While computerized brain games are often advertised as a way of keeping your mind sharp and to avoid cognitive decline (especially in older adults), the evidence that they have any real benefit is sadly lacking. According to a recent consensus statement by members of the Stanford Center on Longevity and the Max Planck Institute for Human Development, "“there is no compelling scientific evidence to date” that brain games actually reduce or reverse cognitive decline. The statement, which has been signed by many of the leading experts in how the brain works, also warned that "“exaggerated and misleading claims exploit the anxiety of older adults about impending decline.”
Brain games typically involve working on a computer to complete certain cognitive tasks. Along with versions that are completely online, many of the hundreds of commercial brain training programs being offered now can be purchased separately or even downloaded as mobile apps for use on smartphones or tablets. Though developers admit that the actual research supporting the use of brain training is mixed concerning their value, they often insist that regular use can improve working memory, concentration, and other cognitive skills that tend to decline as we grow older. With more and more people reaching retirement age and worrying about developing dementia, it's hardly surprising that brain training programs are so popular these days.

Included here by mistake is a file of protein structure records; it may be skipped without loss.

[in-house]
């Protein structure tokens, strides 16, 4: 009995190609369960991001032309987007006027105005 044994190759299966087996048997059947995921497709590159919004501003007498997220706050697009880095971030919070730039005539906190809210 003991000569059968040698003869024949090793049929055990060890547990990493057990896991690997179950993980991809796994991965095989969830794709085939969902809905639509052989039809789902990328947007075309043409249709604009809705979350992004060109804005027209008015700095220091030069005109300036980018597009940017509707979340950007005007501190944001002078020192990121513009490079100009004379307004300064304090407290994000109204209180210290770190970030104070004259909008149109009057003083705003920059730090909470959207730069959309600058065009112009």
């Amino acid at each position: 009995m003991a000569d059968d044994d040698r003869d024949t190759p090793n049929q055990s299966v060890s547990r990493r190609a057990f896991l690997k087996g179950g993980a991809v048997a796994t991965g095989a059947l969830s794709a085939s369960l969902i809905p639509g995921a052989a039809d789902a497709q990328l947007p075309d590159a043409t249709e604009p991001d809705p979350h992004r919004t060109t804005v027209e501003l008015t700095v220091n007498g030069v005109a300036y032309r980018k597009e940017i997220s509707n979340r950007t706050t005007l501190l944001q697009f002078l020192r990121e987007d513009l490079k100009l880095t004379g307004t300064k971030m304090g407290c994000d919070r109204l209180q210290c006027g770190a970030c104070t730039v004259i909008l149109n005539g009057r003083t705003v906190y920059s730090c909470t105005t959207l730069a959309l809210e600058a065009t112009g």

According to Dr. Xabier Beristain, a Loyola University neurologist who treats dementia patients, brain training is "not a panacea" and there is little evidence that it will actually enhance cognitive skills in older adults. The best evidence suggests that level of education, staying socially active, learning new skills, and regular exercises are more effective ways of staying mentally active as people grow older. While brain games may make people more skilled at those tasks that are part of the games themselves, there is no indication that this can generalize to broader cognitive skills such as problem-solving.
Though staying mentally and physically active can be a challenge for older adults who might prefer to find a simpler alternative, there is no "quick fix" that can eliminate the need to stay active. As the Stanford consensus statement says in conclusion:
"Do not expect that cognitively challenging activities will work like one-shot treatments or vaccines; there is little evidence that you can do something once (or even for a concentrated period) and be inoculated against the effects of aging in an enduring way. In all likelihood, gains won’t last long after you stop the challenge"